September 25, 2019
PNEUMOCOCCAL DISEASE CAN BE DEADLY
ThedaCare Provider Recommends Immunization at Age 65
APPLETON, Wis. – An estimated 900,000 Americans develop pneumococcal pneumonia each year, according to the Centers for Disease Control (CDC). Of that number, approximately 400,000 require hospitalization and as many as 25,000 of those individuals die from the infection.
“Pneumococcal pneumonia can be a very serious disease, especially for the elderly population,” said Kelli Heindel, MD, FAAFP, Medical Director of Primary Care for the ThedaCare Clinically Integrated Network. “That’s why we recommend that anyone 65 and older receive the two doses of the pneumococcal vaccine.”
The pneumococcal bacterium, Streptococcus pneumonia, is responsible for causing pneumococcal pneumonia, sepsis (a bacterial blood infection), ear infections, sinus infections and meningitis. It is one of the most common causes of pneumonia in older adults and the most severe in nature, the CDC reports.
Pneumococcal bacteria spread from person to person through coughing, sneezing, and close contact. People can carry the bacteria in their nose and throat without being sick, which can then spread to others.
Dr. Heindel said everyone 65 or older should talk to their doctor about getting the vaccine once they turn 65 and then the second dose of the pneumococcal vaccine one year later.
“Those immunizations will help protect older adults from the serious infections the pneumococcal bacteria can cause,” Dr. Heindel said. “The benefits so outweigh any potential minimal risks associated with an immunization.”
Dr. Heindel also advised that anyone between the ages of two and 64 who is in a high-risk category – diabetic, asthmatic, a smoker or some who are immuno-compromised – should talk with their doctor about receiving the immunization.
“People with those health concerns should be immunized,” she explained. “And they may also need a booster shot during their lifetime.”
Unlike the flu vaccine, which is only available in the fall, the pneumococcal vaccine is available throughout the year.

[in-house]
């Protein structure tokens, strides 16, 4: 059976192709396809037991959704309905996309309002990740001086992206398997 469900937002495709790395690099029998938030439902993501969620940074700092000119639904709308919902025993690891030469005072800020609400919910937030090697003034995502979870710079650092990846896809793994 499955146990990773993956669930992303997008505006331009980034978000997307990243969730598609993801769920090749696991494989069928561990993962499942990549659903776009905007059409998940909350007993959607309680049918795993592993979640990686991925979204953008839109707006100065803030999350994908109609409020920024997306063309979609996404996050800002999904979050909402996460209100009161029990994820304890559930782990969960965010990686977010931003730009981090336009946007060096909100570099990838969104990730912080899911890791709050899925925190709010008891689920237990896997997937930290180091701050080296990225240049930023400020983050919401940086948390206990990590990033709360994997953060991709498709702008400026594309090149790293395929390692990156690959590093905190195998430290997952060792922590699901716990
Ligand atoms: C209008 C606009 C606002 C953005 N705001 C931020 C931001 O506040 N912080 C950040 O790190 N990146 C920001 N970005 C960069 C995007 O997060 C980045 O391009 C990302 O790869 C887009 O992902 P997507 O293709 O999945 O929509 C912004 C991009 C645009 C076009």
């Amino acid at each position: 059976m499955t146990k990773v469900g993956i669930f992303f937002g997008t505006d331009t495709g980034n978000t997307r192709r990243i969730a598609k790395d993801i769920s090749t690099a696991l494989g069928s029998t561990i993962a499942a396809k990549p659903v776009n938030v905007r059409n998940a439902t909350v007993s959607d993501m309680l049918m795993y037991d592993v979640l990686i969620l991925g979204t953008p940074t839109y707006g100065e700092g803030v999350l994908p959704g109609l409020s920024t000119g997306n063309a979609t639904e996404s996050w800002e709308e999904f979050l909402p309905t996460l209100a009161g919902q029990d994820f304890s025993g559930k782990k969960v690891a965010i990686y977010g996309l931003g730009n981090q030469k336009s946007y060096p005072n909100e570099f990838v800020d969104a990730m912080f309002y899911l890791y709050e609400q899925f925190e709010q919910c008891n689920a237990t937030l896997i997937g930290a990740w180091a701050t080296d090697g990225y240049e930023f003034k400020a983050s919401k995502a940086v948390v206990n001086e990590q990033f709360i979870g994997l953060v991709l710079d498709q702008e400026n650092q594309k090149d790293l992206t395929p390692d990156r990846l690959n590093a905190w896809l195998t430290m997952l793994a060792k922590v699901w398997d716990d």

“The flu vaccine changes every year because the viral strains causing the flu change over time,” Dr. Heindel explained. “The flu is a viral disease whereas pneumococcal disease is caused by bacteria, and that bacteria does not change. That’s why people generally only need to receive the shots once.”
She also noted that there are several different types of pneumonia, so someone who has had the pneumococcal vaccine may still develop pneumonia, though it will likely be less severe.
“One of the most common scenarios we see is an older person developing pneumococcal pneumonia following a bout with severe influenza,” she said. “If the person isn’t vaccinated, they run the risk of the pneumococcal bacteria becoming invasive and causing sepsis and other serious health conditions that sometimes can be fatal. These pneumococcal diseases can take off like wildfire, which is why it is so important to be immunized.”
For more than 110 years, ThedaCare® has been committed to finding a better way to deliver serious and complex healthcare to patients throughout Northeast and Central Wisconsin. The organization serves a community of more than 600,000 residents and employs more than 7,000 healthcare professionals throughout the regions. ThedaCare has seven hospitals located in Appleton, Neenah, Berlin, Waupaca, Shawano, New London and Wild Rose as well as 31 clinics in nine counties. ThedaCare is the first in Wisconsin to be a Mayo Clinic Care Network Member, giving our specialists the ability to consult with Mayo Clinic experts on a patient’s care. ThedaCare is a non-profit healthcare organization with a level II trauma center, comprehensive cancer treatment, stroke and cardiac programs as well as a foundation dedicated to community service.
Media should call Cassandra Wallace, Public Relations Specialist at 920.442.0328 or the ThedaCare Regional Medical Center-Neenah switchboard at 920.729.3100 and ask for the marketing person on call.